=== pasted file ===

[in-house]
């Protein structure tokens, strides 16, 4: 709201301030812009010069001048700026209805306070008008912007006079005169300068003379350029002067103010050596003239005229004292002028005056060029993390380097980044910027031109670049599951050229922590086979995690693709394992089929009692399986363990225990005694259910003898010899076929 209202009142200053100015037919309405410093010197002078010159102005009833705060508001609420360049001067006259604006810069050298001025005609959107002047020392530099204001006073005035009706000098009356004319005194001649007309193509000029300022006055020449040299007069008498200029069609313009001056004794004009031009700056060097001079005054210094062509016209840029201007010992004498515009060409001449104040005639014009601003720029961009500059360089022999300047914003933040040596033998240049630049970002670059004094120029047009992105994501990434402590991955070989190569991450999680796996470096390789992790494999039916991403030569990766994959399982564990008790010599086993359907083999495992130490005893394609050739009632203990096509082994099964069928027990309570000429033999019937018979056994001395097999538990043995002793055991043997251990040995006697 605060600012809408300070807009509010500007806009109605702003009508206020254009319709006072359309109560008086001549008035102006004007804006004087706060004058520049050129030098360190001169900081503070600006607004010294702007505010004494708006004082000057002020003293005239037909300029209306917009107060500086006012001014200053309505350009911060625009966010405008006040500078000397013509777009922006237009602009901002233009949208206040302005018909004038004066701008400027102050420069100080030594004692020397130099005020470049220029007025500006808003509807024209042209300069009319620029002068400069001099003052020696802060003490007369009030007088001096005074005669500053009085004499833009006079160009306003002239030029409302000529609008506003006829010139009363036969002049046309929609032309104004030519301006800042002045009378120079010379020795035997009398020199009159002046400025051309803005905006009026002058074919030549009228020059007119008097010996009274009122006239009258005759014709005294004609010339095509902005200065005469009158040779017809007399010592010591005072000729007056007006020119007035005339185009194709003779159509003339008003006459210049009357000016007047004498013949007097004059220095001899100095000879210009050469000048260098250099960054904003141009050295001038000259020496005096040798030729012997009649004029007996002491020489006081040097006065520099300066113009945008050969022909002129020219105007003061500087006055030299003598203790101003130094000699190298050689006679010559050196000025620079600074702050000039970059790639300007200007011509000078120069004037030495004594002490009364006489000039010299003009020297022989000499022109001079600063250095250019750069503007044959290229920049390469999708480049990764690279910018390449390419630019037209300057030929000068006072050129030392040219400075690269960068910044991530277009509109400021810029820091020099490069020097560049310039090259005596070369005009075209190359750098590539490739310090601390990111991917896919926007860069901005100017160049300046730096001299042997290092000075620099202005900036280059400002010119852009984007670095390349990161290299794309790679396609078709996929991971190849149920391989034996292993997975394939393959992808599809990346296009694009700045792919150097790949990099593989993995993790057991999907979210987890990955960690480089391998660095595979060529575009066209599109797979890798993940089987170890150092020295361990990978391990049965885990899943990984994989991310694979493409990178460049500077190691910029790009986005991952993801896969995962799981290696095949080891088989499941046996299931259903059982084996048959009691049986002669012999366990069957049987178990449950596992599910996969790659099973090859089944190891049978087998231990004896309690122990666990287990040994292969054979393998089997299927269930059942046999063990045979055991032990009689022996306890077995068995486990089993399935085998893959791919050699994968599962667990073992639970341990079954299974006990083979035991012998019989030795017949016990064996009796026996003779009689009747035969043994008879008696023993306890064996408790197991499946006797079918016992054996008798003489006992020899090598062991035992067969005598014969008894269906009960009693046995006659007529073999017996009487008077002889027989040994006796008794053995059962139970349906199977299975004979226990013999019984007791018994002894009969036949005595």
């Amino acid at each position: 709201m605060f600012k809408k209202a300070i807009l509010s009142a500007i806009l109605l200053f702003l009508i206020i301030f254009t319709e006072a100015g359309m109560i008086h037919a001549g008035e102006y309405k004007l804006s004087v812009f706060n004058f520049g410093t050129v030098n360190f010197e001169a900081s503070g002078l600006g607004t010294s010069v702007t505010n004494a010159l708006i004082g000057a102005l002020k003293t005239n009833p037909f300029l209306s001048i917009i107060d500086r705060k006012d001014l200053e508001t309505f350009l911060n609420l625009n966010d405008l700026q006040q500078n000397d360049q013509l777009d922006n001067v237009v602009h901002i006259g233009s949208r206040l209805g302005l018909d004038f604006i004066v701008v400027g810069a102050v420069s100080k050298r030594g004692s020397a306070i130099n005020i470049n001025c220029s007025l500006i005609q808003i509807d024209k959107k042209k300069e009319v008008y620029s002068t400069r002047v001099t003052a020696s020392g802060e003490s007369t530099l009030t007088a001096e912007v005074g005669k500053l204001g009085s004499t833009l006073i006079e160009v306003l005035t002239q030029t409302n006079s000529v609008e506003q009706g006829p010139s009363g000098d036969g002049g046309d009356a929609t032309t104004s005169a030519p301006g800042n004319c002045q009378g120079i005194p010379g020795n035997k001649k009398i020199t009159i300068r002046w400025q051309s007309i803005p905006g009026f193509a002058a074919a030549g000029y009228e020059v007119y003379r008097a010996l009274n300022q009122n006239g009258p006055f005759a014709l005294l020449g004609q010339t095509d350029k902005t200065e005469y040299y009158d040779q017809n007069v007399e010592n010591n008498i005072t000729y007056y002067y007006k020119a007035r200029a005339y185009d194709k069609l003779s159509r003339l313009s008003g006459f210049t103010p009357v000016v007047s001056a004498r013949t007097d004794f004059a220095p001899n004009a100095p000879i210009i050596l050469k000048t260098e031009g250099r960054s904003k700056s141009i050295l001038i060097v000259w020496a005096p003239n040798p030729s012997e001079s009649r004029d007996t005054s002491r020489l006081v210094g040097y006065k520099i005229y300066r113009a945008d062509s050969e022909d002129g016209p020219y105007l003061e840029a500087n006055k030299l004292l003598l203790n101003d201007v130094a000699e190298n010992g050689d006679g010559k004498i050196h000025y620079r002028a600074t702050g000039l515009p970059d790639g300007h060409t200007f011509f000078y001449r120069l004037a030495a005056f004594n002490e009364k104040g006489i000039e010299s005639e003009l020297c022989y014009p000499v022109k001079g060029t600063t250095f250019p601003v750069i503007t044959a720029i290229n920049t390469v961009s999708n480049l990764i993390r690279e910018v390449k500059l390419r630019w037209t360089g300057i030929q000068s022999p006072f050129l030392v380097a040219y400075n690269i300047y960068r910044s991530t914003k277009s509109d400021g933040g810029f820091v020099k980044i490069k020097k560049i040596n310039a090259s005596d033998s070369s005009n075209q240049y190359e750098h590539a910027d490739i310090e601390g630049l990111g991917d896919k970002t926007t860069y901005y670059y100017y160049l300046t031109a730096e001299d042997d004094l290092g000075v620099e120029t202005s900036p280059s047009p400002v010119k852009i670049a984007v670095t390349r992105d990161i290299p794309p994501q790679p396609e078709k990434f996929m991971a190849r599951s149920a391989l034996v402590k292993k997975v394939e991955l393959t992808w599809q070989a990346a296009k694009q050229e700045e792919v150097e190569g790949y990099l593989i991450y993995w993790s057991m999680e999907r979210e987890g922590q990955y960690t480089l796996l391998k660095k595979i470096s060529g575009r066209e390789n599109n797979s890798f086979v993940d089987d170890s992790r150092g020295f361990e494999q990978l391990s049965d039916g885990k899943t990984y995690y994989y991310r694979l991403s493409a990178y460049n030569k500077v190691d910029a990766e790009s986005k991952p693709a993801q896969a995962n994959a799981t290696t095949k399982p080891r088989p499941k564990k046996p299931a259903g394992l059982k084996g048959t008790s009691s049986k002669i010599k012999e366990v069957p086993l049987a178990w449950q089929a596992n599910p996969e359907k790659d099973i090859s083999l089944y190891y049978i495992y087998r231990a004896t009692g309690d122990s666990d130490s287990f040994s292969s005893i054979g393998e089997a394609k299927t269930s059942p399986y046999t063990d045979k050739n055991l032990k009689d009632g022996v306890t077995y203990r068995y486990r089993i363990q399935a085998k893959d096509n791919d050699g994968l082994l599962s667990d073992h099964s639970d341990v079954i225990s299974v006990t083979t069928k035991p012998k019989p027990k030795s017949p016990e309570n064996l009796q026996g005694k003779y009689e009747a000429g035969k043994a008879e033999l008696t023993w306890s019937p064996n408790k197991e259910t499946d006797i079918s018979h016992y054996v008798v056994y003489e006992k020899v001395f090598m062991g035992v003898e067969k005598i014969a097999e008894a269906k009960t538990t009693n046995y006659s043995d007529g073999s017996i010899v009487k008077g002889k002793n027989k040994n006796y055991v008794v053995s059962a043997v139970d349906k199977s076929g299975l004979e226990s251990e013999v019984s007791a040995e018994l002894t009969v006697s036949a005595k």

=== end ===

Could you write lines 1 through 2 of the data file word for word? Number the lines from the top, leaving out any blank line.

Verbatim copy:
[in-house]
């Protein structure tokens, strides 16, 4: 709201301030812009010069001048700026209805306070008008912007006079005169300068003379350029002067103010050596003239005229004292002028005056060029993390380097980044910027031109670049599951050229922590086979995690693709394992089929009692399986363990225990005694259910003898010899076929 209202009142200053100015037919309405410093010197002078010159102005009833705060508001609420360049001067006259604006810069050298001025005609959107002047020392530099204001006073005035009706000098009356004319005194001649007309193509000029300022006055020449040299007069008498200029069609313009001056004794004009031009700056060097001079005054210094062509016209840029201007010992004498515009060409001449104040005639014009601003720029961009500059360089022999300047914003933040040596033998240049630049970002670059004094120029047009992105994501990434402590991955070989190569991450999680796996470096390789992790494999039916991403030569990766994959399982564990008790010599086993359907083999495992130490005893394609050739009632203990096509082994099964069928027990309570000429033999019937018979056994001395097999538990043995002793055991043997251990040995006697 605060600012809408300070807009509010500007806009109605702003009508206020254009319709006072359309109560008086001549008035102006004007804006004087706060004058520049050129030098360190001169900081503070600006607004010294702007505010004494708006004082000057002020003293005239037909300029209306917009107060500086006012001014200053309505350009911060625009966010405008006040500078000397013509777009922006237009602009901002233009949208206040302005018909004038004066701008400027102050420069100080030594004692020397130099005020470049220029007025500006808003509807024209042209300069009319620029002068400069001099003052020696802060003490007369009030007088001096005074005669500053009085004499833009006079160009306003002239030029409302000529609008506003006829010139009363036969002049046309929609032309104004030519301006800042002045009378120079010379020795035997009398020199009159002046400025051309803005905006009026002058074919030549009228020059007119008097010996009274009122006239009258005759014709005294004609010339095509902005200065005469009158040779017809007399010592010591005072000729007056007006020119007035005339185009194709003779159509003339008003006459210049009357000016007047004498013949007097004059220095001899100095000879210009050469000048260098250099960054904003141009050295001038000259020496005096040798030729012997009649004029007996002491020489006081040097006065520099300066113009945008050969022909002129020219105007003061500087006055030299003598203790101003130094000699190298050689006679010559050196000025620079600074702050000039970059790639300007200007011509000078120069004037030495004594002490009364006489000039010299003009020297022989000499022109001079600063250095250019750069503007044959290229920049390469999708480049990764690279910018390449390419630019037209300057030929000068006072050129030392040219400075690269960068910044991530277009509109400021810029820091020099490069020097560049310039090259005596070369005009075209190359750098590539490739310090601390990111991917896919926007860069901005100017160049300046730096001299042997290092000075620099202005900036280059400002010119852009984007670095390349990161290299794309790679396609078709996929991971190849149920391989034996292993997975394939393959992808599809990346296009694009700045792919150097790949990099593989993995993790057991999907979210987890990955960690480089391998660095595979060529575009066209599109797979890798993940089987170890150092020295361990990978391990049965885990899943990984994989991310694979493409990178460049500077190691910029790009986005991952993801896969995962799981290696095949080891088989499941046996299931259903059982084996048959009691049986002669012999366990069957049987178990449950596992599910996969790659099973090859089944190891049978087998231990004896309690122990666990287990040994292969054979393998089997299927269930059942046999063990045979055991032990009689022996306890077995068995486990089993399935085998893959791919050699994968599962667990073992639970341990079954299974006990083979035991012998019989030795017949016990064996009796026996003779009689009747035969043994008879008696023993306890064996408790197991499946006797079918016992054996008798003489006992020899090598062991035992067969005598014969008894269906009960009693046995006659007529073999017996009487008077002889027989040994006796008794053995059962139970349906199977299975004979226990013999019984007791018994002894009969036949005595």